What is the single most influential book every designer should read?
From the standpoint of a designer that must display technical information, there is no better bible than the series of books by Edward Tufte:
- The Visual Display of Quantitative Information
- Envisioning Information
- Visual Explanations: Images and Quantities, Evidence and Narrative
- Beautiful Evidence
I re-read these books (or page through them) every time I'm stuck with a tricky design problem.
The Elements of Typographic Style by Robert Bringhurst is generally considered the definitive guide to typography.
The Design of Everyday Things by Donald Norman.
Don't Make Me Think, by Steven Krug.
I know that we are talking about graphic, but as an Architect I feel the obligation of recommend to everybody Notes on the Synthesis of Form by Christopher Alexander, a book about the process of general design.
I'd certainly recommend Problem Solved: A Primer in Design and Communication by Michael Johnson. It's a good introduction, with real case studies of client briefs. The problem - solution format is likely to be quite appealing to users of this and other SE sites, too.
Megg's History of Graphic Design: This is a textbook, but it's a great resource if you can get your hands on it. It's a fairly comprehensive rundown of the major events of Graphic Design history, which is something any aspiring designer should be familiar with.
Also, I would check out the recommended reading section on Jason Santa Maria's blog--any of those titles would be well worth checking out (I'm still working through them myself.)
Robin Williams - The Non-Designer's Design Book, PeachPit Press. Very good.
On the psychological side, i'd like too add :
Colin Ware : Visual Thinking for design
Stephen Kosslyn : Graph design for the eye and the mind.
The Power of the Center: A Study of Composition in the Visual Arts, 20th Anniversary Edition by, Rudolf Arnheim and Interaction of Color by, Josef Albers.
I'll promote it till i am blue in the face. Logo Design Love is a great book. Everyone should own it. Given it is pretty limited to logo design but ideas from it can be useful for any graphic design job.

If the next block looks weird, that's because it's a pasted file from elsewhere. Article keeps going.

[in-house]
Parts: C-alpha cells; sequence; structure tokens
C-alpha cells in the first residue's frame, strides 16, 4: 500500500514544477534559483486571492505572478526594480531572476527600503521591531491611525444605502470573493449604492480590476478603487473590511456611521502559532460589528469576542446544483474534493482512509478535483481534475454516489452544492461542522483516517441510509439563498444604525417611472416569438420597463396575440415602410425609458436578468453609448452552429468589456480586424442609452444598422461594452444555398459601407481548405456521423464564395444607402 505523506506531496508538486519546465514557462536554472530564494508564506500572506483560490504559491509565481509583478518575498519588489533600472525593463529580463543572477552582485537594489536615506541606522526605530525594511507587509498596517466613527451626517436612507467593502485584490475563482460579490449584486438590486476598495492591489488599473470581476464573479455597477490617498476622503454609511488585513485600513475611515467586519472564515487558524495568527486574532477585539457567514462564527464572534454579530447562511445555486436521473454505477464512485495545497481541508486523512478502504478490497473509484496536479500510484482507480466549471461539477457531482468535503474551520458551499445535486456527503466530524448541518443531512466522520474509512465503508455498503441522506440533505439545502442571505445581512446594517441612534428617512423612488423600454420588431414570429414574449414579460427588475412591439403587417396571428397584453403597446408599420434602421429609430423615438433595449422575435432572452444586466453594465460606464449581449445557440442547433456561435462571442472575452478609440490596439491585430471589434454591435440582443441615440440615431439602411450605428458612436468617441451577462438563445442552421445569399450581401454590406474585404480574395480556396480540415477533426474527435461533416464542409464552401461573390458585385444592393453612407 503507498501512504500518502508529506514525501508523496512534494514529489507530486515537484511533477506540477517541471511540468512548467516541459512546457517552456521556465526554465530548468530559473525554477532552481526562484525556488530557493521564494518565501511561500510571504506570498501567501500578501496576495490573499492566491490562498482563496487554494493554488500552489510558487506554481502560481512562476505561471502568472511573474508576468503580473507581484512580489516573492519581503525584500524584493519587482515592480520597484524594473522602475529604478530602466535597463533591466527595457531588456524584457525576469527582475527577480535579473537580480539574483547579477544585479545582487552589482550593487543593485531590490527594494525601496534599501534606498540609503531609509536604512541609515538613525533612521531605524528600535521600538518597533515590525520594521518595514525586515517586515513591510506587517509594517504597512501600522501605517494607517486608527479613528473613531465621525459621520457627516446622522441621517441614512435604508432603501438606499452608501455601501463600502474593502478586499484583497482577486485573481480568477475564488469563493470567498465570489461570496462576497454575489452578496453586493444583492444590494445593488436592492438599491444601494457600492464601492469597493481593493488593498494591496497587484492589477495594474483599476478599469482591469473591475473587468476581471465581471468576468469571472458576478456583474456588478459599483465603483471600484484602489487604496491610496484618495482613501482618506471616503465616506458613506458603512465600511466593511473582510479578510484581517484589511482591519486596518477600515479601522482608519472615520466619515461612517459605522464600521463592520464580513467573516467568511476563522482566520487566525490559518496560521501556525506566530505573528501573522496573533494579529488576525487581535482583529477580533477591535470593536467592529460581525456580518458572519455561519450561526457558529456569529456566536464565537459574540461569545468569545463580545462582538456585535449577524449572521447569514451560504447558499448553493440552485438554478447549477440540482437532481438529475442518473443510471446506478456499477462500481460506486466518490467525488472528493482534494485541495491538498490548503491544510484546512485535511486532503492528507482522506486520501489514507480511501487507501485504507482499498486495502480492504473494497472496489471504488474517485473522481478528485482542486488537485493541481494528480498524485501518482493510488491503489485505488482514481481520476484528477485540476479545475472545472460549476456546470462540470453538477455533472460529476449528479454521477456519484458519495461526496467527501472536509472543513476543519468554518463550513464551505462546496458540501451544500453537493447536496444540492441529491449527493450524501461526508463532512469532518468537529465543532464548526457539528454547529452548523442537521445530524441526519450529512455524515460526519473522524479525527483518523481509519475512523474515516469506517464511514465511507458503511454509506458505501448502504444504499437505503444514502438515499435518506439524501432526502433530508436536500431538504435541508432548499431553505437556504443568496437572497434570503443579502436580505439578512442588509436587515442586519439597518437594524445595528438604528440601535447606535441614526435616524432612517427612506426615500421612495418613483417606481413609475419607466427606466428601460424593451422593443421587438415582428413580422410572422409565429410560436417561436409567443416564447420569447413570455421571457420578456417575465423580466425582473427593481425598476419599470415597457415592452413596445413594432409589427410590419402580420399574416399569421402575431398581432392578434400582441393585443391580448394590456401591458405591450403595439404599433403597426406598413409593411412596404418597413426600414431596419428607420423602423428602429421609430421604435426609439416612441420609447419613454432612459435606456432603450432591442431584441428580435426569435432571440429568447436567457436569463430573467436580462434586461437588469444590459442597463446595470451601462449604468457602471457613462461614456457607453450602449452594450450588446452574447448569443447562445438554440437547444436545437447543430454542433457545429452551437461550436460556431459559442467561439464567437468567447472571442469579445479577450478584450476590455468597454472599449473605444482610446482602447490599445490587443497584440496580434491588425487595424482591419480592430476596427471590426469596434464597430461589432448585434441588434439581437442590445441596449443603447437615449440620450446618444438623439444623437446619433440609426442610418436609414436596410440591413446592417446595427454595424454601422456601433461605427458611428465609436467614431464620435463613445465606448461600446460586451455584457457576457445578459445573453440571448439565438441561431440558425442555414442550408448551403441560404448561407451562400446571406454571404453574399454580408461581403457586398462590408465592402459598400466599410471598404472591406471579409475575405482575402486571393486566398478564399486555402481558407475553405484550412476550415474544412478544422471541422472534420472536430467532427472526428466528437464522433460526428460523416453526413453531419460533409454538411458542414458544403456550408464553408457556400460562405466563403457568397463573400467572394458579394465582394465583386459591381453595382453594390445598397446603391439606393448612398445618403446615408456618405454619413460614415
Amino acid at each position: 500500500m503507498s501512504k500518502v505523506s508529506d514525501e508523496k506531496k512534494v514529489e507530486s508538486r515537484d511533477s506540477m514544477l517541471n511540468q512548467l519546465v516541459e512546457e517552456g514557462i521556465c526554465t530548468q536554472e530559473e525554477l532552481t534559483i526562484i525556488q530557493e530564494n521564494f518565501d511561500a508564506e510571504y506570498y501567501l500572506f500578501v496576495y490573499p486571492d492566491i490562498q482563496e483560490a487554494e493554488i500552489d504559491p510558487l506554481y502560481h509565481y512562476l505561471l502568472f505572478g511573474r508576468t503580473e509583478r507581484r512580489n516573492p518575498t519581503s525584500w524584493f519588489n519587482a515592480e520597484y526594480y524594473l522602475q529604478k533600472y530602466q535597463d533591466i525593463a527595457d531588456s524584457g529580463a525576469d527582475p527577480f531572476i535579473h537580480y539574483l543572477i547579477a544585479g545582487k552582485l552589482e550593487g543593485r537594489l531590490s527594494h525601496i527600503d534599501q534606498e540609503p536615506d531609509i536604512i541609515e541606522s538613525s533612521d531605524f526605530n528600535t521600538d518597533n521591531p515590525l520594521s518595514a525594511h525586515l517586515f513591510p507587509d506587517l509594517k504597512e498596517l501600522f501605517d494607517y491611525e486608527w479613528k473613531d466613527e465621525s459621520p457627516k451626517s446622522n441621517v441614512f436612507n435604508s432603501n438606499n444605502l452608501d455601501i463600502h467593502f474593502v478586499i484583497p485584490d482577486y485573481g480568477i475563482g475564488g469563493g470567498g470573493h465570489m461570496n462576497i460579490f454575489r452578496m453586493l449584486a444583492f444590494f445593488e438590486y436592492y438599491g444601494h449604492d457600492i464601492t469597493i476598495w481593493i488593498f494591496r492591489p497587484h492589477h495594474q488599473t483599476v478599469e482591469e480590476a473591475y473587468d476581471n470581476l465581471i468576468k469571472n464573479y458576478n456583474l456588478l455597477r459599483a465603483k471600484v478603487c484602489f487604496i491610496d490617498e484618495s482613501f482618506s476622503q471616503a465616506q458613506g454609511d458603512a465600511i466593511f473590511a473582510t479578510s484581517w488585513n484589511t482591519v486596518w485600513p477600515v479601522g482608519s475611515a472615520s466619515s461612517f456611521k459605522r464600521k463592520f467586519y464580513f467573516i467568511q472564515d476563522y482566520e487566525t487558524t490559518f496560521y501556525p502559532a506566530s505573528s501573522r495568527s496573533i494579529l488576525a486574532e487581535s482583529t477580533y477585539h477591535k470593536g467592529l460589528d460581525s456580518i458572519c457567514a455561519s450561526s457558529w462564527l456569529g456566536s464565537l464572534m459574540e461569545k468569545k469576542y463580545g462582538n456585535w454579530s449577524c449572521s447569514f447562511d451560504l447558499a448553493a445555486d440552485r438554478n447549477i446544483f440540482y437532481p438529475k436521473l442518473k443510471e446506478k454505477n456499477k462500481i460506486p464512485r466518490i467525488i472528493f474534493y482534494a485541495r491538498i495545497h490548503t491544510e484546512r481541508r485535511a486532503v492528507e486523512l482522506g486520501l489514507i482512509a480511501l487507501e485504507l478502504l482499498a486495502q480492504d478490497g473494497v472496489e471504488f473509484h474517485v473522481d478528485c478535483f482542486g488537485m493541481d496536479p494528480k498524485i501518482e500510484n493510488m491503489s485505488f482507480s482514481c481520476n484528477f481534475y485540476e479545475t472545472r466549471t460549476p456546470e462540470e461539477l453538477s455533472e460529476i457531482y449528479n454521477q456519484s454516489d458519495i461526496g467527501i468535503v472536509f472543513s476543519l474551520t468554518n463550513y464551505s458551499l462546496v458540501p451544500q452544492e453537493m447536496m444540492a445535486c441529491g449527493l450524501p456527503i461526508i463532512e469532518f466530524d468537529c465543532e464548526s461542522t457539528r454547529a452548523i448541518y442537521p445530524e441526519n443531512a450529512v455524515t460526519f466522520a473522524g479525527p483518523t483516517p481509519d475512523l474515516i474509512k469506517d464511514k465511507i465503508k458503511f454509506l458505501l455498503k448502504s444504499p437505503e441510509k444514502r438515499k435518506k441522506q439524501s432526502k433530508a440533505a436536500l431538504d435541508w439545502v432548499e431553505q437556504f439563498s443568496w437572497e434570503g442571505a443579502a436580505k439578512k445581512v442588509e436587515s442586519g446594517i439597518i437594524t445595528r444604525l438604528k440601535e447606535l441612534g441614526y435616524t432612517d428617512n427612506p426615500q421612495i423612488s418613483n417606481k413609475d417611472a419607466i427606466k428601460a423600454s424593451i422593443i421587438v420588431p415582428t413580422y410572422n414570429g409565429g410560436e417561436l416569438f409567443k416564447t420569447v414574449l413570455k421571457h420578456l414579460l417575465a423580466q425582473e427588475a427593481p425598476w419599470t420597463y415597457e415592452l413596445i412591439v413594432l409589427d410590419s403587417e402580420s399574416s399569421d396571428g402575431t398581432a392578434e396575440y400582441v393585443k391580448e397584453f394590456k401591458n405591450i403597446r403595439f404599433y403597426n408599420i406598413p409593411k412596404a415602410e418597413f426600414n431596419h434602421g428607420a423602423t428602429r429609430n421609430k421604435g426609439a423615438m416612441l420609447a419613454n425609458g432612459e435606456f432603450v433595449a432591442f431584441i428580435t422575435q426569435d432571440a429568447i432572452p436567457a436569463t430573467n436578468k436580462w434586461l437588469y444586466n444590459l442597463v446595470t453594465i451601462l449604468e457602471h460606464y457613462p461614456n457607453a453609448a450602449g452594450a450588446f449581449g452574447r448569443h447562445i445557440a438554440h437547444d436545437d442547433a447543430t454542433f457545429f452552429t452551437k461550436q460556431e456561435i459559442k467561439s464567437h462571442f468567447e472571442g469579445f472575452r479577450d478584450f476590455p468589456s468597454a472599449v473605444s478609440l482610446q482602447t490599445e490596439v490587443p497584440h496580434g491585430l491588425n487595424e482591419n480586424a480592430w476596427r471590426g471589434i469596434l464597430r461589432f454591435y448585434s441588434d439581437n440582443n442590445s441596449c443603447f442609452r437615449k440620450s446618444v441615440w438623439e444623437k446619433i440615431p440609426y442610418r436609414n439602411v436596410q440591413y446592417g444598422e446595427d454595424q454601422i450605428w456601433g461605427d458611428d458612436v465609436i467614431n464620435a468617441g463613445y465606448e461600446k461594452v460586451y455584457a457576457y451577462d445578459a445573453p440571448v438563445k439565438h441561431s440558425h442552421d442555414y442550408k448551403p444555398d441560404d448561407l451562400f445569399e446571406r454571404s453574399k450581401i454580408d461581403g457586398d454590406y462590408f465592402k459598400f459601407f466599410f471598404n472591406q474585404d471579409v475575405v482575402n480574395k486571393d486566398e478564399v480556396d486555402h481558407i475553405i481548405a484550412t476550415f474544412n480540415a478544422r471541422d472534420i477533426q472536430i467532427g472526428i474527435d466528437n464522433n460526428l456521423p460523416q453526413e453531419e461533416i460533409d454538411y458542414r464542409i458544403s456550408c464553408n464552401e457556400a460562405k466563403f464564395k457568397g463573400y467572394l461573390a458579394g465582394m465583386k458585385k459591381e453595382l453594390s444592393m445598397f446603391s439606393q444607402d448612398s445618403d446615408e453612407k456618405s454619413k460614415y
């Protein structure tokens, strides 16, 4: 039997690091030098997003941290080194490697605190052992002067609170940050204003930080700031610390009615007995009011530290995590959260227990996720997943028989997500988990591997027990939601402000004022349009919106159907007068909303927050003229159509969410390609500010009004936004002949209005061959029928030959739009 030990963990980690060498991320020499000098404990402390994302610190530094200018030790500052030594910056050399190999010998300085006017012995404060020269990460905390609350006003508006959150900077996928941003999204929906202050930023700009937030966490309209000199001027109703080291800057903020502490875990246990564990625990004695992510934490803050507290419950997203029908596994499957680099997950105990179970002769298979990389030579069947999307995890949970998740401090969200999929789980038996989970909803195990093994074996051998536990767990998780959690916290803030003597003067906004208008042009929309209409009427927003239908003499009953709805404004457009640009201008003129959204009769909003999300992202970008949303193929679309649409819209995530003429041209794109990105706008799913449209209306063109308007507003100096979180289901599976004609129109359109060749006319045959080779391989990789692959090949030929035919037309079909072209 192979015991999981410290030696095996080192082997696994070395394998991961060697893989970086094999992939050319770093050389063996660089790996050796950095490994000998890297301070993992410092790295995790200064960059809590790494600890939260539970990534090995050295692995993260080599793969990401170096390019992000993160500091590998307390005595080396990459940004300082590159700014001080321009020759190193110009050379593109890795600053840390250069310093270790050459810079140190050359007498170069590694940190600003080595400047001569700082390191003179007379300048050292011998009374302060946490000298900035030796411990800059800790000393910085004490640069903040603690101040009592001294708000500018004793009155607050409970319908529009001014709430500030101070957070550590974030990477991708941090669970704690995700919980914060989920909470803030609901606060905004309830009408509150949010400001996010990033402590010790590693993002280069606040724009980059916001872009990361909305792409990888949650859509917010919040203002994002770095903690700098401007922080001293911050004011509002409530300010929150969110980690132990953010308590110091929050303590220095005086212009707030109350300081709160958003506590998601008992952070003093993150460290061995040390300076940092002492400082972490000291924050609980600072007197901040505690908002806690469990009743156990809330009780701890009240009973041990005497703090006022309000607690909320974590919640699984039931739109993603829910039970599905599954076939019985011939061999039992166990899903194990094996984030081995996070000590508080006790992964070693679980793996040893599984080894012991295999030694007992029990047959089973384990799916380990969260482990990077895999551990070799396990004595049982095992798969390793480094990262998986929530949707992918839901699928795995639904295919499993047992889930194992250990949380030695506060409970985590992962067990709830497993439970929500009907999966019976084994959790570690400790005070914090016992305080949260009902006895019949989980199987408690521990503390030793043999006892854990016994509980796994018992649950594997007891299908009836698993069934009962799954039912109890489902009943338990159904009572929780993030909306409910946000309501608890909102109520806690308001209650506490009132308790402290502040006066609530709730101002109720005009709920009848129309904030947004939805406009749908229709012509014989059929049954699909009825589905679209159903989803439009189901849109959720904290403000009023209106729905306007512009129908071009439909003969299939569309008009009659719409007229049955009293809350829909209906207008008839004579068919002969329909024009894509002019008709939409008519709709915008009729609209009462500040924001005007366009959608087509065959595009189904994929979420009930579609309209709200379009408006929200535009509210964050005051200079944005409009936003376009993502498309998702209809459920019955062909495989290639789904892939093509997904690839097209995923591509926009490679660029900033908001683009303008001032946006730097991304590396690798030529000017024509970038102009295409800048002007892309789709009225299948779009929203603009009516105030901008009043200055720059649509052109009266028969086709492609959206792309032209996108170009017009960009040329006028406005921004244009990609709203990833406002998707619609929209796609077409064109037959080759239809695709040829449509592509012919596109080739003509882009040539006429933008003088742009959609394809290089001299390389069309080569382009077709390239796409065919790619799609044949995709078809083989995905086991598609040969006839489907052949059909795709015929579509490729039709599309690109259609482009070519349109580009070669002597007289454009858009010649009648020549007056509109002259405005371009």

I have to go with a classic in this case:
Müller-Brockmann, Josef: Grid Systems in Graphic Design.
It predates the web -- but everything is still pretty applicable.
Srsly kids, get one today. You won't regret it.
E. F. Schumacher, A Guide For The Perplexed.
It has nothing to do with your work, and yet, it will affect everything that you do.
Any of the books that Jason Santa Maria has on his recommended reading list for designers, such as:
Making and Breaking the Grid by Timothy Samara
Graphics Artists Guild Handbook: Pricing & Ethical Guidelines by Graphic Artists Guild
- And of course as mentioned above, The Elements of Typographic Style by Robert Bringhurst
How Buildings Learn is literally about architecture, but conceptually fits into a lot of concepts--especially in the context of web design and software design in general. It's one I've recommended for a long time.
- Robert Bringhurst: The Elements of Typographic Style (already listed, but not to be missed)
- Jost Hochuli: Detail In Typography (to complement the first one)
- Adrian Shaughnessy: How to Be a Graphic Designer without Losing Your Soul
protected by Mᴏɴᴋᴇʏ♦ Dec 20 '16 at 23:50
Thank you for your interest in this question.
Because it has attracted low-quality or spam answers that had to be removed, posting an answer now requires 10 reputation on this site (the association bonus does not count).
Would you like to answer one of these unanswered questions instead?